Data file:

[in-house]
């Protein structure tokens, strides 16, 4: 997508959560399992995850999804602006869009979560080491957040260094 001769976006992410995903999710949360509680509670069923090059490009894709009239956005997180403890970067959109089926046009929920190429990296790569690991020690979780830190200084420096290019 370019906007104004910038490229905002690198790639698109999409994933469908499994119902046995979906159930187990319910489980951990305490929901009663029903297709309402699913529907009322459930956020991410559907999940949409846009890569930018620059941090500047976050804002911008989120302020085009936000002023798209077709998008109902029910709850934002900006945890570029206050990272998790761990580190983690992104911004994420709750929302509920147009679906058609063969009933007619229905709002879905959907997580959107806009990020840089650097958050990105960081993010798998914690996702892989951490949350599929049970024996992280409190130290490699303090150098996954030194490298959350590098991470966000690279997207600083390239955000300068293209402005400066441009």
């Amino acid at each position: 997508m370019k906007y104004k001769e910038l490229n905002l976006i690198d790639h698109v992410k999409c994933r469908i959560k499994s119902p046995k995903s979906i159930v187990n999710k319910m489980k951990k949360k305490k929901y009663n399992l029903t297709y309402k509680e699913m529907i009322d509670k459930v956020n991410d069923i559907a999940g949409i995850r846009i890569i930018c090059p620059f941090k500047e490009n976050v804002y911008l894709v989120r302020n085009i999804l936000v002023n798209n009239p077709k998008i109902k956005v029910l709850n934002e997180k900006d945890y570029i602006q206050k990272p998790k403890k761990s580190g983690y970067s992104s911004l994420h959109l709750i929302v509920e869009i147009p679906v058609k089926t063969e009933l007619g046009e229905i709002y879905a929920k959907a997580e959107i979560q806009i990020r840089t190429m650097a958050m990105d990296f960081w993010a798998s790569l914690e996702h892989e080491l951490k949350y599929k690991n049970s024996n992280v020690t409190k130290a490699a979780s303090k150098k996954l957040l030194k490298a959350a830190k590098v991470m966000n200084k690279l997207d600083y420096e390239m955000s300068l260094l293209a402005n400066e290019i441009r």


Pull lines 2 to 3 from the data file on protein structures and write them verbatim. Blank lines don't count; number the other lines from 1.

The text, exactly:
């Protein structure tokens, strides 16, 4: 997508959560399992995850999804602006869009979560080491957040260094 001769976006992410995903999710949360509680509670069923090059490009894709009239956005997180403890970067959109089926046009929920190429990296790569690991020690979780830190200084420096290019 370019906007104004910038490229905002690198790639698109999409994933469908499994119902046995979906159930187990319910489980951990305490929901009663029903297709309402699913529907009322459930956020991410559907999940949409846009890569930018620059941090500047976050804002911008989120302020085009936000002023798209077709998008109902029910709850934002900006945890570029206050990272998790761990580190983690992104911004994420709750929302509920147009679906058609063969009933007619229905709002879905959907997580959107806009990020840089650097958050990105960081993010798998914690996702892989951490949350599929049970024996992280409190130290490699303090150098996954030194490298959350590098991470966000690279997207600083390239955000300068293209402005400066441009």
């Amino acid at each position: 997508m370019k906007y104004k001769e910038l490229n905002l976006i690198d790639h698109v992410k999409c994933r469908i959560k499994s119902p046995k995903s979906i159930v187990n999710k319910m489980k951990k949360k305490k929901y009663n399992l029903t297709y309402k509680e699913m529907i009322d509670k459930v956020n991410d069923i559907a999940g949409i995850r846009i890569i930018c090059p620059f941090k500047e490009n976050v804002y911008l894709v989120r302020n085009i999804l936000v002023n798209n009239p077709k998008i109902k956005v029910l709850n934002e997180k900006d945890y570029i602006q206050k990272p998790k403890k761990s580190g983690y970067s992104s911004l994420h959109l709750i929302v509920e869009i147009p679906v058609k089926t063969e009933l007619g046009e229905i709002y879905a929920k959907a997580e959107i979560q806009i990020r840089t190429m650097a958050m990105d990296f960081w993010a798998s790569l914690e996702h892989e080491l951490k949350y599929k690991n049970s024996n992280v020690t409190k130290a490699a979780s303090k150098k996954l957040l030194k490298a959350a830190k590098v991470m966000n200084k690279l997207d600083y420096e390239m955000s300068l260094l293209a402005n400066e290019i441009r």